Latest posts by Etienne Shardlow (see all)
- Winners announced at 2019 SAMRO Overseas Scholarships Competition for Singers - 18/08/2019
- Film Review: Rafiki - 13/08/2019
- Winners announced in the annual Mzantsi Jazz Awards - 12/08/2019
‘I’m still angry. There, under the surface. Some days I scratch at the anger and it enflames. It bursts open again, bright red, ugly, a freshly split wound. It won’t heal and I won’t be ashamed of it. But I can’t walk around these streets – live here – with that wound wide open.’
All Who Pass is an important, beautiful and moving piece of theatre. I made a comment to a friend after the show, that there are so many stories about the violence and atrocities committed during the apartheid years, but the stories most often told are the violent stories involving bullets, the army, the police, the guns, the bullets, the freedom fighters. This beautiful work, tells of different violence, the pain caused to those who didn’t fight back or at least didn’t choose violence. It is important because these stories need to be told, and it is worth seeing because it is a story of family, of bravery.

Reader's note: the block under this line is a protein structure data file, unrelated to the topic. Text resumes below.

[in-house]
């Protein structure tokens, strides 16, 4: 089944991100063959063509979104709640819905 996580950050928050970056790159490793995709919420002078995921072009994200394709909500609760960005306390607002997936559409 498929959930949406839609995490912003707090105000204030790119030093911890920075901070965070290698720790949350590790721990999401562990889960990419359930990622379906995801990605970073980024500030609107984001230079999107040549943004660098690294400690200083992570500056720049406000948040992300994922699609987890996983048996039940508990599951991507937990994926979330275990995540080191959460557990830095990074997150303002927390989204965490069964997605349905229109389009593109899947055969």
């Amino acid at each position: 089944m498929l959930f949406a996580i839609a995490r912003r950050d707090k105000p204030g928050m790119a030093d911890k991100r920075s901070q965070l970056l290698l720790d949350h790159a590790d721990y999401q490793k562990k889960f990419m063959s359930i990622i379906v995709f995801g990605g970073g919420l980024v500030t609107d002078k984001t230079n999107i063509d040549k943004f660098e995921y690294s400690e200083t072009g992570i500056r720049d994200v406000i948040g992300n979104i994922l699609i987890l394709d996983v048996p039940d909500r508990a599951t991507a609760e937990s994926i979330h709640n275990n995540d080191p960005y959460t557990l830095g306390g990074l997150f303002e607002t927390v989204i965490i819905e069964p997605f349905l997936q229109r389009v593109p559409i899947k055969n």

This heartfelt piece tells the story of a family spending their last night together in their District Six home, trying to keep up family and religious traditions, while the neighbourhood around them is literally torn apart. The story tugs at your heartstrings, in a gentle way, as you watch and feel for, the family who pack up their lives, and choose what to take with them, and what to lose forever.
This is beautiful and powerful story-telling and clearly shows that writer Amy Jephta is deserving of her title: Standard Bank Young Artist for Theatre 2019. A work that Amy Jephta, talented director Quanita Adams and the cast can be truly proud of.
There are only two more opportunities to see this work at the National Arts Festival at the time of publishing, today at 14:00 and 20:00 at the Rhodes Box. Booking and information here.